The guidance of Approved Document B (AD B) provides general recommendations for all types of buildings and you are deemed to have met the requirements for Fire Safety of Schedule 1 to the Building Regulations if you have followed these recommendations. Consequently the conditions experienced in a fire situation in a building which has been designed to AD B are considered to be acceptable.
It is possible to design buildings in many different ways therefore other approaches can be used but the requirements for Fire Safety outlined in sections B1 to B5 of Schedule 1 to the Building Regulations must be met.
A comparative design approach can be taken – this entails comparing the level of safety achieved in the proposed design with that of the code compliant equivalent. If the level of safety in the proposed design is at least as good as the code compliant alternative, the proposed design will also have met the requirements of the Building Regulations for Fire Safety.
This is where fire engineering is of benefit – fire engineering uses a time based approach – all fires start small and grow, the speed of growth and the eventual size of the fire are affected by the amount, distribution and type of combustible items in the space, the amount of oxygen present, the size of the space, whether the walls offer any fire resistance and whether there is any form of fire suppression present. Balanced against this we have the time which it will take to get all the occupants of the building to a place of safety before conditions within the building become too difficult to escape.
The escape time is made up of different time steps – time from ignition to detection, time from detection to alarm, time between hearing an alarm and deciding that there is a need to leave the area (pre-movement) and the time taken to travel to a place of safety away from danger. All these time steps can be shortened by the introduction of different things – the time from ignition to alarm can be reduced by having an automatic fire detection and alarm system; the pre-movement time can be significantly reduced with good staff training including regular fire drills; the travel distance can be reduced by making the distances shorter from a place of danger to a place of safety.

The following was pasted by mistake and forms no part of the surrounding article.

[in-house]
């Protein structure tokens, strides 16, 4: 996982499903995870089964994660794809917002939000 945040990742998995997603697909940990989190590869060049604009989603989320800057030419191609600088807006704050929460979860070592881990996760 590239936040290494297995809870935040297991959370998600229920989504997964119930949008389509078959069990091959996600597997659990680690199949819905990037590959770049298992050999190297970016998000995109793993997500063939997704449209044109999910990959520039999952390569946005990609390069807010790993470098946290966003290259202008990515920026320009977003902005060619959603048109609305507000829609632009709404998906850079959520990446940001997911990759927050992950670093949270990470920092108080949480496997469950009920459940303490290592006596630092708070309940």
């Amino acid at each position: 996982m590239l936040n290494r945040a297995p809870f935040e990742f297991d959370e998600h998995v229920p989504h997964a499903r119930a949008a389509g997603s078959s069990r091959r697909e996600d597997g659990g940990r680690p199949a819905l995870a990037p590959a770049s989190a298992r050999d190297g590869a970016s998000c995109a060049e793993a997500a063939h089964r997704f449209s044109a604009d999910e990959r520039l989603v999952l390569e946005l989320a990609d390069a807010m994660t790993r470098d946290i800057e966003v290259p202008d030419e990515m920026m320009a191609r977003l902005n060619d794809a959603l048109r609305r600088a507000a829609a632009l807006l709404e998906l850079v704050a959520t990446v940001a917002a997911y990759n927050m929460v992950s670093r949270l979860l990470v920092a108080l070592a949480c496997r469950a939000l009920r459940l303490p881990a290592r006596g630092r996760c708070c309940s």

Approved Document B restricts travel distance because this is an easily measurable parameter however travel distance makes up a very small part of the overall escape time. At an average walk speed of 1.2m/s it takes only 7.5 seconds to travel a further 9m however providing an automatic fire detection and alarm system can reduce the time from ignition to alarm by minutes. A lack of staff training and frequent false alarms can lead to people not leaving the building when a real fire occurs however regular staff training, maintenance of the fire alarm and reduction of false alarms leads to prompt evacuation of a building.
Fire engineering uses a combination of factors to take a holistic view of the building taking into account all the passive and active measures provided to deliver a building which is safe in the event of fire but allows greater freedom to designers to achieve their goals.
What design freedoms would you like to achieve – get in touch with Innovation Fire Engineering and we’ll help you to make them a reality in the most cost effective way.